Debugging Multi-threaded Code

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Wing's debugger can debug multi-threaded code, as well as single-threaded code. By default, Wing will debug all threads and will stop all threads if a single thread stops. If multiple threads are present in the debug process, the Stack Data tool (and in Wing Pro the Debug Probe and Watch tools) will add a thread selector popup to the stack selector.

Even though Wing tries to stop all threads, some may continue running if they do not enter any Python code. In that case, the thread selector will list the thread as running. It also indicates which thread was the first one to stop.

When moving among threads in a multi-threaded program, the Show Position icon shown in the toolbar during debugging (between the up/down frame icons) is a convenient way to return to the original thread and stopping position.

Whenever debugging threaded code, please note that the debugger's actions may alter the order and duration that threads are run. This is a result of the small added overhead, which may influence timing, and the fact that the debugger communicates with the IDE through a TCP/IP connection.

Selecting Threads to Debug

Currently, the only way to avoid stopping all threads in the debugger is to launch your debug process from outside Wing, import wingdbstub, and use the debugger API's SetDebugThreads() call to specify which threads to debug. All other threads will be entirely ignored. This is documented in Debugging Externally Launched Code and the API is described in Debugger API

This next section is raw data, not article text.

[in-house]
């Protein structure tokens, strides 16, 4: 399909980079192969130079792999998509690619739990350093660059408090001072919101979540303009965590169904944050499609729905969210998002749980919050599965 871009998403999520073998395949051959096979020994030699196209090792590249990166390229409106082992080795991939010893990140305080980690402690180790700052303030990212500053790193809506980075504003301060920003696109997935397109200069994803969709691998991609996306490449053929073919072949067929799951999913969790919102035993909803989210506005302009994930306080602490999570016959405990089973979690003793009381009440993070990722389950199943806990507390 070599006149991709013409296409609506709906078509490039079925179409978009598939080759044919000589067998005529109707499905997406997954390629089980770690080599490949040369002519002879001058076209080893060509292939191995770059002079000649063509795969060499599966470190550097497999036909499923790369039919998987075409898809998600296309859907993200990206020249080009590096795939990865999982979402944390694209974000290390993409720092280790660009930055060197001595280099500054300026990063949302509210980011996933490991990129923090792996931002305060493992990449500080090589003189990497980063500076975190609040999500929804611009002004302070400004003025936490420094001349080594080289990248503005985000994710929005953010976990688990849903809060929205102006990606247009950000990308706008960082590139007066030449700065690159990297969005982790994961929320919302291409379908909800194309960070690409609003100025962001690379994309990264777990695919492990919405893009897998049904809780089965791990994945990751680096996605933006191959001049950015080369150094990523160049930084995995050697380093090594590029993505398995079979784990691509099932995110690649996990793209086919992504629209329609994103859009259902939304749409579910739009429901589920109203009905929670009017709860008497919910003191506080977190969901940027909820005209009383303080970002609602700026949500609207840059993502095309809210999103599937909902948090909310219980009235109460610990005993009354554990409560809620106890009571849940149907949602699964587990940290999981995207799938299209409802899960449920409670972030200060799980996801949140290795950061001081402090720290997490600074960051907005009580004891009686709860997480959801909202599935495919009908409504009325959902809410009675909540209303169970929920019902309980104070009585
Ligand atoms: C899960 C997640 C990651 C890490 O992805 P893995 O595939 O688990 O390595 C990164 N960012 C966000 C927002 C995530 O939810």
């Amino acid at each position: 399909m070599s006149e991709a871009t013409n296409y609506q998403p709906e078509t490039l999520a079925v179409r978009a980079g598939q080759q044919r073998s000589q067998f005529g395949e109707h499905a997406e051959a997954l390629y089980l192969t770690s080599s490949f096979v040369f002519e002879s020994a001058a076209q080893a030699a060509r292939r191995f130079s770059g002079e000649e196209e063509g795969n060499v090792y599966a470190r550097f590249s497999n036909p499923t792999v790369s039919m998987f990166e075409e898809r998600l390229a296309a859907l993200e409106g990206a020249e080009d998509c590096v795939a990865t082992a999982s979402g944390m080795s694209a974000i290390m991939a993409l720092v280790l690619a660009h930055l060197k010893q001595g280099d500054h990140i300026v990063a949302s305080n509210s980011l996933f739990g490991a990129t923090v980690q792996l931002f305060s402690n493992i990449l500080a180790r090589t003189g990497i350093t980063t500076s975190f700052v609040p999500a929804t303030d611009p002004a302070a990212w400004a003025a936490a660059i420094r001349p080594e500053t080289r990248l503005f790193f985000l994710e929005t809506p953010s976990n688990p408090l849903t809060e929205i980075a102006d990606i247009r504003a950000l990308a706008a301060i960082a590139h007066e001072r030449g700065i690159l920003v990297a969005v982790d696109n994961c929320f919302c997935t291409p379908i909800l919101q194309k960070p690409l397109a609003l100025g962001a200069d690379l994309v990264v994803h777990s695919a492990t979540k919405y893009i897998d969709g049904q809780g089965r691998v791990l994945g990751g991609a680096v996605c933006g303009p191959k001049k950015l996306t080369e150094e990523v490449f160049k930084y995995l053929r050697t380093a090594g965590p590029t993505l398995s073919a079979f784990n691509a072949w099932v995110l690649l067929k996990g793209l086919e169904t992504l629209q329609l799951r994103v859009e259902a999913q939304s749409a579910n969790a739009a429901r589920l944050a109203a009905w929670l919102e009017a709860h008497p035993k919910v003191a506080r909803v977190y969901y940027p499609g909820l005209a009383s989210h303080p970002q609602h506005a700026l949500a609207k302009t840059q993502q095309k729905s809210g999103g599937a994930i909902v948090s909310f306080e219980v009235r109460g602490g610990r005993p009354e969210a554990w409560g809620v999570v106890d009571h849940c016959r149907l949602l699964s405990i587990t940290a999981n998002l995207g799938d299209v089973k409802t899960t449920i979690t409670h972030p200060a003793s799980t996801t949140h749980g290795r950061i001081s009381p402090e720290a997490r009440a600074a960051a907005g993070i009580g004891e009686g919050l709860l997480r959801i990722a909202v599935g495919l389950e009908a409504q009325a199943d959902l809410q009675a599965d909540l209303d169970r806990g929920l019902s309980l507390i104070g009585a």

An example of this can be seen in the file that ships with Wing's support for Zope and Plone. To see this, unpack the WingDBG archive found inside the zope directory in your Wing installation.

Note, however, that specifying a subset of threads to debug may cause problems in some cases. For example, if a non-debugged thread starts running and does not return control to any other threads, then Wing's debugger will cease to respond to the IDE and the connection to the debug process will eventually be closed. This is unavoidable as there is no way to preemptively force the debug-enabled threads to run again.